Basement Ceilings - Dropped Ceiling Tiles vs
The Pros and Cons of Dropped Ceiling Tiles and
Drywall for Basement Ceilings
By: Mark J. Donovan
One of the biggest decisions I
had to make when finishing my basement was the basement ceiling. I needed to
decide on whether to install
dropped ceiling tiles or a drywall ceiling for the basement ceiling.
Dropped Ceiling Tile Advantages
Using dropped ceiling tiles for a basement
ceiling has several advantages. First and foremost, it provides you
easy access to pipes and wires running up in the main level floor joists.
This can be a finished basement savior when your water pipes, tub or toilet
drains spring a leak.
|Secondly, dropped ceiling tiles
enable you to future proof your home and basement ceiling. If later on you decide do install new
wiring, such as telephone, computer, or electrical wiring, you can easily remove
the dropped ceiling tiles to run the wires in your basement ceiling. This is also the case, if later on
you decide to install a central vacuum system.
Dropped ceiling tiles are also
relatively easy to install and ceiling tiles come in many shapes, styles
Most do it yourself homeowners are capable of installing a dropped
ceiling in a basement. The one key suggestion I have is to use a laser level when installing
the ceiling tile grid frame.
and Dropped Ceiling Tile Disadvantages
When deciding between dropped ceiling
tiles vs drywall ceilings for your basement ceiling, it is important that you consider
the height of your unfinished basement. The one key downside of installing
dropped ceiling tiles is that your basement ceiling will be lower, compared to
installing a drywall ceiling. You will need 3-4 inches of space between your
main floor floor-joists and your dropped ceiling tiles. If you plan on
installing recessed lighting in the basement ceiling you will need an additional
Dropped ceilings have also had a
stigma of being considered a cheap alternative to drywall. This stigma, however,
is history due to the breadth of quality ceiling tile products on the market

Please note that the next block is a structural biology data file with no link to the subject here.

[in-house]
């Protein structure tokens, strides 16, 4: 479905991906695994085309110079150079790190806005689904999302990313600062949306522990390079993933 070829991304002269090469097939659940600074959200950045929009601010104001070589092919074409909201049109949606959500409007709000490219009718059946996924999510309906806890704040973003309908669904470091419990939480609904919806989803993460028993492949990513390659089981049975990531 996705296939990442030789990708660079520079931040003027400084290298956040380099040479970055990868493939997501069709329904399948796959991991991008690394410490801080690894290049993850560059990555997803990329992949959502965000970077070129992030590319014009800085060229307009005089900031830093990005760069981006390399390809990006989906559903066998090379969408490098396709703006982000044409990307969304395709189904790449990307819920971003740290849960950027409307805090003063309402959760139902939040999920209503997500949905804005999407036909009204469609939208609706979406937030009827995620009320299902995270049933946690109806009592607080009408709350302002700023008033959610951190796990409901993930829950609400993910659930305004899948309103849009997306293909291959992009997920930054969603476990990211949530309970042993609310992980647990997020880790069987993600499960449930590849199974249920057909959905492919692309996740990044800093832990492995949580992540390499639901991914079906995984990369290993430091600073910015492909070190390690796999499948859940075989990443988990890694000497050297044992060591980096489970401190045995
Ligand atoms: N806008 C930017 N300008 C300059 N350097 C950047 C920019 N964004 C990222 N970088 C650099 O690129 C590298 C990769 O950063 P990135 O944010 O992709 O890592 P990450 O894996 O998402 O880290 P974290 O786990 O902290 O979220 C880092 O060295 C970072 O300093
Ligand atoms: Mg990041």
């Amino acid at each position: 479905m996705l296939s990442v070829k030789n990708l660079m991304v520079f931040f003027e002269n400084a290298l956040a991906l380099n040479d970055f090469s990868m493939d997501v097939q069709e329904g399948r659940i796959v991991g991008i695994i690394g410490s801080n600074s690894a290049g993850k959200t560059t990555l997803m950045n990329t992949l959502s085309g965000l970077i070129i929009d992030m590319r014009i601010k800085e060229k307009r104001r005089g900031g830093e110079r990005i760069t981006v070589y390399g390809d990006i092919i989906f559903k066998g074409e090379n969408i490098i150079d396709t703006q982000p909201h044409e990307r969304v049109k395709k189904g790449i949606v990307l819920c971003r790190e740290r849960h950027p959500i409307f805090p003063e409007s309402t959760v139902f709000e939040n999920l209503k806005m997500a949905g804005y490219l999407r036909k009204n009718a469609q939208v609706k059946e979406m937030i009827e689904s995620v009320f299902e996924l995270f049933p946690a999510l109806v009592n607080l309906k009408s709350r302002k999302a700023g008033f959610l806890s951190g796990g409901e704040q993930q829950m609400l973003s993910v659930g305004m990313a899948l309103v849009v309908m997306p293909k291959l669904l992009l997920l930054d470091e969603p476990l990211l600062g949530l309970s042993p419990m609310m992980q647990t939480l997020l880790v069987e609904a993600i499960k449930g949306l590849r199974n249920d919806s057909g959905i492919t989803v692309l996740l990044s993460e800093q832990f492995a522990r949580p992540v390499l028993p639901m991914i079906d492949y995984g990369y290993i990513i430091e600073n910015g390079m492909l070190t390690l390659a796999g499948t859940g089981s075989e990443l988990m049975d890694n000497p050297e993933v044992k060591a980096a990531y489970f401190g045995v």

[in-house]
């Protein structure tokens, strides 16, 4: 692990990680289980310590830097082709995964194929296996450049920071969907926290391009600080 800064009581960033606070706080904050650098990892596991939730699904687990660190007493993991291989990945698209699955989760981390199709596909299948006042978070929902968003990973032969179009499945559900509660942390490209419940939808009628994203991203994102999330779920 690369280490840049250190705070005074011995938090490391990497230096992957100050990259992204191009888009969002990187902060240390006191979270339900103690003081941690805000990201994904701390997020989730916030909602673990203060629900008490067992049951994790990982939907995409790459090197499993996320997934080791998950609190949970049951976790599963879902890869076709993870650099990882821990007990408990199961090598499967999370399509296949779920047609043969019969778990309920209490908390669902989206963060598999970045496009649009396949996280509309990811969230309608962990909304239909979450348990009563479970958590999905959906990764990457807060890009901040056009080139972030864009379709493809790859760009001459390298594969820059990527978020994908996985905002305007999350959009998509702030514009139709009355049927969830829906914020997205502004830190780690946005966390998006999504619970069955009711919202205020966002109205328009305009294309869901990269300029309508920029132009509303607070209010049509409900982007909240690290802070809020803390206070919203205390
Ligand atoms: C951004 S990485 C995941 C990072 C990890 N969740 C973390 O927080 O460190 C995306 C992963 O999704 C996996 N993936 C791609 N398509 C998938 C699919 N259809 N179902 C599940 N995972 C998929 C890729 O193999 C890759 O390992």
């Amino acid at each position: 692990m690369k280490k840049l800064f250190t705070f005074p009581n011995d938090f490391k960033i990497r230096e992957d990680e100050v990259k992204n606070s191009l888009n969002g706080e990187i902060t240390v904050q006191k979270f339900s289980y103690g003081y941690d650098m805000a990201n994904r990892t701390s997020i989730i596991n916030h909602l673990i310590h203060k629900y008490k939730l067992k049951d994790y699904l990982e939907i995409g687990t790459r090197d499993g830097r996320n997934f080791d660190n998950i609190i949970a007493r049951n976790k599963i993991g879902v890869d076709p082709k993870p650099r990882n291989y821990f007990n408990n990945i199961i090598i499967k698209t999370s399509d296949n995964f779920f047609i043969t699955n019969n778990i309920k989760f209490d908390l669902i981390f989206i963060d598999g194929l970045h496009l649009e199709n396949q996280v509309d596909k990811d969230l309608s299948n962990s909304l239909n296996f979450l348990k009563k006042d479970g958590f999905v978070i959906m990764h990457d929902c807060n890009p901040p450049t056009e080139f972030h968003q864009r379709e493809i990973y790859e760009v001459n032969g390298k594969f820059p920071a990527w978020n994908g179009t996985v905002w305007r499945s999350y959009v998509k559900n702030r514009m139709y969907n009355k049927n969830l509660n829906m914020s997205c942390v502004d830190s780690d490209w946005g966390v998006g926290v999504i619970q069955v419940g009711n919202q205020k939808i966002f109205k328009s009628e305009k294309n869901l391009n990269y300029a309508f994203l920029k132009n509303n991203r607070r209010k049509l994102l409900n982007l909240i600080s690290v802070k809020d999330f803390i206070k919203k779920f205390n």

Installing a drywall ceiling as your
basement ceiling offers two main benefits. First, drywall ceilings require less space.
Typically all that is required for a drywall ceiling is about 1.0-1.5 of
thickness (height). You need to account for the installation of 1x3 furring
strips to the floor (ceiling) joists and then another ½ for the drywall
thickness. So if your basement ceiling heights are already low, installing
drywall ceilings will limit the additional headroom loss.
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The other main advantage of
installing drywall on basement ceilings is that it offers a smooth and clean
looking ceiling. To many, it makes the basement living space look as good as
the other living spaces in the home, versus as an afterthought.
Of course the main disadvantage of a
drywall basement ceiling is that it provides poor access to pipes and wiring,
and if there is a water leak you will have significant basement ceiling damage.
Drywall ceilings also curtail your ability to future proof your home and
To mitigate some of these concerns,
when installing a drywall basement ceiling, it is important to install access panels to
key areas in the basement ceiling, e.g. just below J-Traps and water valves.
This way you can clean out clogged toilet and tub J-traps and turn off water
valves in the event of a water leak.
Also, to provide some level of home
future proofing, you can run 2-3 inch wide PVC pipes from the main circuit panel
(if it is located in the basement) to other areas of the basement ceiling. Later
on wires can be fished through these PVC pipes to add new services to the home,
without having to tear up the drywall ceiling.
In the end its a personal and
practical decision on whether to install ceiling tiles or drywall on your
basement ceiling. For me, I decided on a drywall ceiling as my basement ceiling. The
main reason was for headroom concerns, particularly since I was installing
recessed lights all throughout the basement.
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